• P D Dawson

Kieślowski's Dekalog, Part Six of Ten (Film Review)



Dekalog, Six

Thou shalt not commit adultery


Review

Part six of the Dekalog series is a drama that sees a young man, Tomek, observing a more mature lady called Magda through a lens. He spies on Magda, but he can only have her by sight, for though he can see the comings and goings of her life through the glass, it is not enough. He sends her a postal money order to her door and this means she visits him in the post office where he works, but as he had fraudulently created the money order, there is no actual money for her to have. This creates a scene in the post office when it happens for the second time, and thus he runs after her to confess that is was he who sent the order so he could see her, but far from being an ordinary prankster, he confesses that he also spies on her, because he believes he is in love.


This takes us into the middle part of the episode, and understandably, Magda is at first taken back by his forthcomingness, but she is also noticeably flattered and not entirely against the idea of having a young man interested in her. She even sets things up to put on a show for him with her lover, but it isn't clear whether this is intended to hurt him and make him jealous, or an open invitation for him to spy on her, that is, not until she tells her lover that she is being watched by a young man, and the lover subsequently pays Tomek a visit and punches him. Magda however seems to regret this when she sees his injuries after she catches him delivering milk the next morning - an extra job he took on to be closer to her.

They go together to have a drink and from there he goes back to her place and she sets it up to have sex with him, but he becomes overstimulated and orgasms early just by touching between her legs. Rather than put him at ease, she scorns him and tells him this is all there is to love. Tomek leaves the apartment and she suddenly feels guilty for the way she treated him, but it's too late, he tries to commit suicide by cutting his wrists, and through this act his bond of love to her is gone, however she realises that she loves him beyond the mere physical act of love, and she tries to contact him.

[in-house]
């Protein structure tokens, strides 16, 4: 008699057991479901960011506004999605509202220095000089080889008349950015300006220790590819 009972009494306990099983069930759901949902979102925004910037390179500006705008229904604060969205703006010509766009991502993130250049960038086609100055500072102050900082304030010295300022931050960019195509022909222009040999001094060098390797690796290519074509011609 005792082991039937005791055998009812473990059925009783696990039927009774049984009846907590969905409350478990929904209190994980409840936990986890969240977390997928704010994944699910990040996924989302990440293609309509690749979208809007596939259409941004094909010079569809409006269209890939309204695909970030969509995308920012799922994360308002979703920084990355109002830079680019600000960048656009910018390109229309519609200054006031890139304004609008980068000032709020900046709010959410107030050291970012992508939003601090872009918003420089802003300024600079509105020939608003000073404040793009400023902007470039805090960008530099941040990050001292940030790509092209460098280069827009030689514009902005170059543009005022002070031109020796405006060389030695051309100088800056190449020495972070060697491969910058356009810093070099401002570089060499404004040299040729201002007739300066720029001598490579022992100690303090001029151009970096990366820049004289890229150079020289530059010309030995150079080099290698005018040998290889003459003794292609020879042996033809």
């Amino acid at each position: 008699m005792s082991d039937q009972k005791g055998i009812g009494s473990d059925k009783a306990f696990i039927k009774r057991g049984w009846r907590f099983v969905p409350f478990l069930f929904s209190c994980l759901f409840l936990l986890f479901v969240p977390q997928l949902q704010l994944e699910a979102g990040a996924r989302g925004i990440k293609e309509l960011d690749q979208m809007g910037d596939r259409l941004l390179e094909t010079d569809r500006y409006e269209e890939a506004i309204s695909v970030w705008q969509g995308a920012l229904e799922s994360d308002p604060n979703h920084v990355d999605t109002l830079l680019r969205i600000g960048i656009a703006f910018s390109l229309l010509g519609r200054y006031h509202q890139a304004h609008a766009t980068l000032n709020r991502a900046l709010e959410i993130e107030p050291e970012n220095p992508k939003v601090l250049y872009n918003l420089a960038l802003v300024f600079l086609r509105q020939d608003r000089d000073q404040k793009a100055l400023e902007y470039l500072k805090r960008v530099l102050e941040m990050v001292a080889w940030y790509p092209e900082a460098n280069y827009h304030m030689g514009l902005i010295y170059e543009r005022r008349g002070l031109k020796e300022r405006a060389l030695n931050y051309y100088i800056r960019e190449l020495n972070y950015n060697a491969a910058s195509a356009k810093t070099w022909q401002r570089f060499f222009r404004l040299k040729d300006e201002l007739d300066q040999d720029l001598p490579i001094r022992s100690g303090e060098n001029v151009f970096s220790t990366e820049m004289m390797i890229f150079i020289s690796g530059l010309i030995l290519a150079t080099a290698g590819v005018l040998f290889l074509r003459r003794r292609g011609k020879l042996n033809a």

The desire for love beyond physical attraction reverses roles by the end of the episode. In the end she tries to make things right with Tomek, but she only receives coldness from him as he tells her he doesn't think about her anymore. She is then left as the one chasing love, a love that she learns will not be reciprocated. It's hard to tell what Kieślowski was trying to say with this film, as with any of the parts in the Dekalog series, they are open to interpretation, and will differ depending on where you stand with the issues raised in the drama, but that is perhaps the beauty of the work.

For further understanding it is possible to attain the original written screenplays called Dekalog: The Ten Commandments, published by Faber & Faber. There you will undoubtedly be able to get a keener sense of the original ideas in each part, as things were changed very much on the spot while they were filming and with the book you can see what things changed and what remained. As for the picture, flawless as you'd expect by now from this wonderfully restored version released by Arrow Films. A little dark in places, as I'm sure was the artistic and mood altering intention by Kieślowski, but ultimately a wonderful addition to the series.

I must note that this episode, along with Episode Five, was also made into separate features - A Short Film about Killing, and A Short Film about Love. This episode in particular was made longer and has an altogether happier ending, but apparently Kieślowski preferred this darker and more succinct version over the film.


Available from http://www.arrowfilms.co.uk/dekalog/

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